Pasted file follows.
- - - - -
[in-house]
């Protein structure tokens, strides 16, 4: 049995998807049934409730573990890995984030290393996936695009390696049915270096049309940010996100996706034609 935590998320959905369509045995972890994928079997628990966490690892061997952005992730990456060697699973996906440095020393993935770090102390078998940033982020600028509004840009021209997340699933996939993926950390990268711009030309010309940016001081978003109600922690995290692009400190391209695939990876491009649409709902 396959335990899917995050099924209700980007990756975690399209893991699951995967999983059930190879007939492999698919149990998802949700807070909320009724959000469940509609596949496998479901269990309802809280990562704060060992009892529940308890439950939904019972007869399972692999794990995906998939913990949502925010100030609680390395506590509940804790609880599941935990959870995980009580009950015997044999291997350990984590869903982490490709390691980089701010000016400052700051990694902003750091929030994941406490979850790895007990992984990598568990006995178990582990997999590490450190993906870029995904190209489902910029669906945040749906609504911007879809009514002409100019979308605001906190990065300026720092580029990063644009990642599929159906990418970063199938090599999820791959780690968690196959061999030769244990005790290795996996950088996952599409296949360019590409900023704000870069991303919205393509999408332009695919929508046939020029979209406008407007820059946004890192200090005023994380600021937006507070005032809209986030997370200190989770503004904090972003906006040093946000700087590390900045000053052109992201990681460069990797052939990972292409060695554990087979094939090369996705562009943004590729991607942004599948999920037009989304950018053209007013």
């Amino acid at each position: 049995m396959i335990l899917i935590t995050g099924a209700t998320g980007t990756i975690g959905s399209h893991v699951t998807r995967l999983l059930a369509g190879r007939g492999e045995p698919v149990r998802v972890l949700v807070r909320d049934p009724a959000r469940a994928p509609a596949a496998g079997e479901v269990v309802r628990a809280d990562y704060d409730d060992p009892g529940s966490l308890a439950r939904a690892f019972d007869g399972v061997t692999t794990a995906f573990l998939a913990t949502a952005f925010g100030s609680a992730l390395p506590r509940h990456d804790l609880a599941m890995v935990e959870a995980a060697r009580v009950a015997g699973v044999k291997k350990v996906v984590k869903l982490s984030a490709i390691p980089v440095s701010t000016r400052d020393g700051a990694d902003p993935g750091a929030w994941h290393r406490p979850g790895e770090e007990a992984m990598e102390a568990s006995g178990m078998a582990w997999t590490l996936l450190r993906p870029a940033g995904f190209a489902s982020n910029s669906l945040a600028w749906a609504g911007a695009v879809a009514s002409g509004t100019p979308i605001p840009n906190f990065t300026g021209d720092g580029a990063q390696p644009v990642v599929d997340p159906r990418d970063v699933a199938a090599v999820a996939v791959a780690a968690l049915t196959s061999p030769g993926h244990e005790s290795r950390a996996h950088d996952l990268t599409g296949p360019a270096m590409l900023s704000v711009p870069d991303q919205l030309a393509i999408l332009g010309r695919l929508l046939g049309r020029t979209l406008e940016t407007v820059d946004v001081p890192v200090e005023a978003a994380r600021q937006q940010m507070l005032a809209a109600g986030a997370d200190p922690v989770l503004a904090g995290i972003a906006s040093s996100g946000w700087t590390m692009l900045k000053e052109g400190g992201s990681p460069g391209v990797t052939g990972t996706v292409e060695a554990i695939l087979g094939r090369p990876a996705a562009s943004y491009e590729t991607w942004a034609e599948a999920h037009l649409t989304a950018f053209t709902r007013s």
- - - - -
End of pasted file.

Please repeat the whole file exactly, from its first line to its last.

[in-house]
């Protein structure tokens, strides 16, 4: 049995998807049934409730573990890995984030290393996936695009390696049915270096049309940010996100996706034609 935590998320959905369509045995972890994928079997628990966490690892061997952005992730990456060697699973996906440095020393993935770090102390078998940033982020600028509004840009021209997340699933996939993926950390990268711009030309010309940016001081978003109600922690995290692009400190391209695939990876491009649409709902 396959335990899917995050099924209700980007990756975690399209893991699951995967999983059930190879007939492999698919149990998802949700807070909320009724959000469940509609596949496998479901269990309802809280990562704060060992009892529940308890439950939904019972007869399972692999794990995906998939913990949502925010100030609680390395506590509940804790609880599941935990959870995980009580009950015997044999291997350990984590869903982490490709390691980089701010000016400052700051990694902003750091929030994941406490979850790895007990992984990598568990006995178990582990997999590490450190993906870029995904190209489902910029669906945040749906609504911007879809009514002409100019979308605001906190990065300026720092580029990063644009990642599929159906990418970063199938090599999820791959780690968690196959061999030769244990005790290795996996950088996952599409296949360019590409900023704000870069991303919205393509999408332009695919929508046939020029979209406008407007820059946004890192200090005023994380600021937006507070005032809209986030997370200190989770503004904090972003906006040093946000700087590390900045000053052109992201990681460069990797052939990972292409060695554990087979094939090369996705562009943004590729991607942004599948999920037009989304950018053209007013």
């Amino acid at each position: 049995m396959i335990l899917i935590t995050g099924a209700t998320g980007t990756i975690g959905s399209h893991v699951t998807r995967l999983l059930a369509g190879r007939g492999e045995p698919v149990r998802v972890l949700v807070r909320d049934p009724a959000r469940a994928p509609a596949a496998g079997e479901v269990v309802r628990a809280d990562y704060d409730d060992p009892g529940s966490l308890a439950r939904a690892f019972d007869g399972v061997t692999t794990a995906f573990l998939a913990t949502a952005f925010g100030s609680a992730l390395p506590r509940h990456d804790l609880a599941m890995v935990e959870a995980a060697r009580v009950a015997g699973v044999k291997k350990v996906v984590k869903l982490s984030a490709i390691p980089v440095s701010t000016r400052d020393g700051a990694d902003p993935g750091a929030w994941h290393r406490p979850g790895e770090e007990a992984m990598e102390a568990s006995g178990m078998a582990w997999t590490l996936l450190r993906p870029a940033g995904f190209a489902s982020n910029s669906l945040a600028w749906a609504g911007a695009v879809a009514s002409g509004t100019p979308i605001p840009n906190f990065t300026g021209d720092g580029a990063q390696p644009v990642v599929d997340p159906r990418d970063v699933a199938a090599v999820a996939v791959a780690a968690l049915t196959s061999p030769g993926h244990e005790s290795r950390a996996h950088d996952l990268t599409g296949p360019a270096m590409l900023s704000v711009p870069d991303q919205l030309a393509i999408l332009g010309r695919l929508l046939g049309r020029t979209l406008e940016t407007v820059d946004v001081p890192v200090e005023a978003a994380r600021q937006q940010m507070l005032a809209a109600g986030a997370d200190p922690v989770l503004a904090g995290i972003a906006s040093s996100g946000w700087t590390m692009l900045k000053e052109g400190g992201s990681p460069g391209v990797t052939g990972t996706v292409e060695a554990i695939l087979g094939r090369p990876a996705a562009s943004y491009e590729t991607w942004a034609e599948a999920h037009l649409t989304a950018f053209t709902r007013s």